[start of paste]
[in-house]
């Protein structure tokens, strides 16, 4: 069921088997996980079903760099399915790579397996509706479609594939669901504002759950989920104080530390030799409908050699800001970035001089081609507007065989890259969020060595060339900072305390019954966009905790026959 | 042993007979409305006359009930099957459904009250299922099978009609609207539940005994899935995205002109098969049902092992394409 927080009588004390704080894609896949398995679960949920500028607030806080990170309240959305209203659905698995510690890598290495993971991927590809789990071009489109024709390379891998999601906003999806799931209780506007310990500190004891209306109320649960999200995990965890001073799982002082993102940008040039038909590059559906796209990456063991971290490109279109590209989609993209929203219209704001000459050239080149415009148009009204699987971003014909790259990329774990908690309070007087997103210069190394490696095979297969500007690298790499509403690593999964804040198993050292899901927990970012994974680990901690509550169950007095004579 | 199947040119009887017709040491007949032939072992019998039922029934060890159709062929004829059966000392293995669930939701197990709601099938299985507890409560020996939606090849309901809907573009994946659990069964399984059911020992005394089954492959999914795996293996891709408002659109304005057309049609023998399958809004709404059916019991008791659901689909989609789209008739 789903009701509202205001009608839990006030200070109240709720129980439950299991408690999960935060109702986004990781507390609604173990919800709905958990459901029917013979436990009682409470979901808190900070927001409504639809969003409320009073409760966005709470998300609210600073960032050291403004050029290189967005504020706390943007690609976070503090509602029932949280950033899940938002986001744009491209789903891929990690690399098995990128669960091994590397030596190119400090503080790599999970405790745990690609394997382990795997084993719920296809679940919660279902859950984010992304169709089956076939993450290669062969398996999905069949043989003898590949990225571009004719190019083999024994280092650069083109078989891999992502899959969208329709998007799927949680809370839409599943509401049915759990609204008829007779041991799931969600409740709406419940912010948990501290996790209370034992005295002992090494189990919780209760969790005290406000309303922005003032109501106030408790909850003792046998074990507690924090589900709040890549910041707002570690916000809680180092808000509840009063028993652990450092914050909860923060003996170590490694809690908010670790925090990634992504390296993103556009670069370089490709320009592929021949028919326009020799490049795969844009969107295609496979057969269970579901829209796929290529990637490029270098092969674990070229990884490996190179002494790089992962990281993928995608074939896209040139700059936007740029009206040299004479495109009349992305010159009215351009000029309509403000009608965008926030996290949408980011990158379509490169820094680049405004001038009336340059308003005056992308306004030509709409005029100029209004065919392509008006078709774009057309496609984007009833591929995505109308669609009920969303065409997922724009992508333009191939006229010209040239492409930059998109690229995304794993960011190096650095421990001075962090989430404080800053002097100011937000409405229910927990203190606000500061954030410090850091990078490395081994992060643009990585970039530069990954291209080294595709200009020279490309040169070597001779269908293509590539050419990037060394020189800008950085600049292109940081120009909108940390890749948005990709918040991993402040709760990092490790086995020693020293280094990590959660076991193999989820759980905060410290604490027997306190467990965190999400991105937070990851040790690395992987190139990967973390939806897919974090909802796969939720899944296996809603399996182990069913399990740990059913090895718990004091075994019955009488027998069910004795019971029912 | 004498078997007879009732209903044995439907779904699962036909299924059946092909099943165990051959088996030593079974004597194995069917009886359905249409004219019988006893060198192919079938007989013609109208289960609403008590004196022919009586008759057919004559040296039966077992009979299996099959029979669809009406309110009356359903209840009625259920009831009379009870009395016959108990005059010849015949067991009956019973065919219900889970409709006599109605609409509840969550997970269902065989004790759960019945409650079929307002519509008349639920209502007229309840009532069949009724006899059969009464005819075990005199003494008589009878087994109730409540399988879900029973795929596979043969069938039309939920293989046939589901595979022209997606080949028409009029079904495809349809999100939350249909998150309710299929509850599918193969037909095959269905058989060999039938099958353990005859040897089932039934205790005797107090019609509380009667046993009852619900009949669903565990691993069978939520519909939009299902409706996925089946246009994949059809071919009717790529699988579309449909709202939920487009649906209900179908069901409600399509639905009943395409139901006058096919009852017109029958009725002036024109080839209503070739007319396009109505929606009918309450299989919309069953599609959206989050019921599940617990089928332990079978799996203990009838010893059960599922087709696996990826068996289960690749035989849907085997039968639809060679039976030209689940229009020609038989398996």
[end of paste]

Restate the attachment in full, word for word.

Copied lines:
[in-house]
């Protein structure tokens, strides 16, 4: 069921088997996980079903760099399915790579397996509706479609594939669901504002759950989920104080530390030799409908050699800001970035001089081609507007065989890259969020060595060339900072305390019954966009905790026959 | 042993007979409305006359009930099957459904009250299922099978009609609207539940005994899935995205002109098969049902092992394409 927080009588004390704080894609896949398995679960949920500028607030806080990170309240959305209203659905698995510690890598290495993971991927590809789990071009489109024709390379891998999601906003999806799931209780506007310990500190004891209306109320649960999200995990965890001073799982002082993102940008040039038909590059559906796209990456063991971290490109279109590209989609993209929203219209704001000459050239080149415009148009009204699987971003014909790259990329774990908690309070007087997103210069190394490696095979297969500007690298790499509403690593999964804040198993050292899901927990970012994974680990901690509550169950007095004579 | 199947040119009887017709040491007949032939072992019998039922029934060890159709062929004829059966000392293995669930939701197990709601099938299985507890409560020996939606090849309901809907573009994946659990069964399984059911020992005394089954492959999914795996293996891709408002659109304005057309049609023998399958809004709404059916019991008791659901689909989609789209008739 789903009701509202205001009608839990006030200070109240709720129980439950299991408690999960935060109702986004990781507390609604173990919800709905958990459901029917013979436990009682409470979901808190900070927001409504639809969003409320009073409760966005709470998300609210600073960032050291403004050029290189967005504020706390943007690609976070503090509602029932949280950033899940938002986001744009491209789903891929990690690399098995990128669960091994590397030596190119400090503080790599999970405790745990690609394997382990795997084993719920296809679940919660279902859950984010992304169709089956076939993450290669062969398996999905069949043989003898590949990225571009004719190019083999024994280092650069083109078989891999992502899959969208329709998007799927949680809370839409599943509401049915759990609204008829007779041991799931969600409740709406419940912010948990501290996790209370034992005295002992090494189990919780209760969790005290406000309303922005003032109501106030408790909850003792046998074990507690924090589900709040890549910041707002570690916000809680180092808000509840009063028993652990450092914050909860923060003996170590490694809690908010670790925090990634992504390296993103556009670069370089490709320009592929021949028919326009020799490049795969844009969107295609496979057969269970579901829209796929290529990637490029270098092969674990070229990884490996190179002494790089992962990281993928995608074939896209040139700059936007740029009206040299004479495109009349992305010159009215351009000029309509403000009608965008926030996290949408980011990158379509490169820094680049405004001038009336340059308003005056992308306004030509709409005029100029209004065919392509008006078709774009057309496609984007009833591929995505109308669609009920969303065409997922724009992508333009191939006229010209040239492409930059998109690229995304794993960011190096650095421990001075962090989430404080800053002097100011937000409405229910927990203190606000500061954030410090850091990078490395081994992060643009990585970039530069990954291209080294595709200009020279490309040169070597001779269908293509590539050419990037060394020189800008950085600049292109940081120009909108940390890749948005990709918040991993402040709760990092490790086995020693020293280094990590959660076991193999989820759980905060410290604490027997306190467990965190999400991105937070990851040790690395992987190139990967973390939806897919974090909802796969939720899944296996809603399996182990069913399990740990059913090895718990004091075994019955009488027998069910004795019971029912 | 004498078997007879009732209903044995439907779904699962036909299924059946092909099943165990051959088996030593079974004597194995069917009886359905249409004219019988006893060198192919079938007989013609109208289960609403008590004196022919009586008759057919004559040296039966077992009979299996099959029979669809009406309110009356359903209840009625259920009831009379009870009395016959108990005059010849015949067991009956019973065919219900889970409709006599109605609409509840969550997970269902065989004790759960019945409650079929307002519509008349639920209502007229309840009532069949009724006899059969009464005819075990005199003494008589009878087994109730409540399988879900029973795929596979043969069938039309939920293989046939589901595979022209997606080949028409009029079904495809349809999100939350249909998150309710299929509850599918193969037909095959269905058989060999039938099958353990005859040897089932039934205790005797107090019609509380009667046993009852619900009949669903565990691993069978939520519909939009299902409706996925089946246009994949059809071919009717790529699988579309449909709202939920487009649906209900179908069901409600399509639905009943395409139901006058096919009852017109029958009725002036024109080839209503070739007319396009109505929606009918309450299989919309069953599609959206989050019921599940617990089928332990079978799996203990009838010893059960599922087709696996990826068996289960690749035989849907085997039968639809060679039976030209689940229009020609038989398996």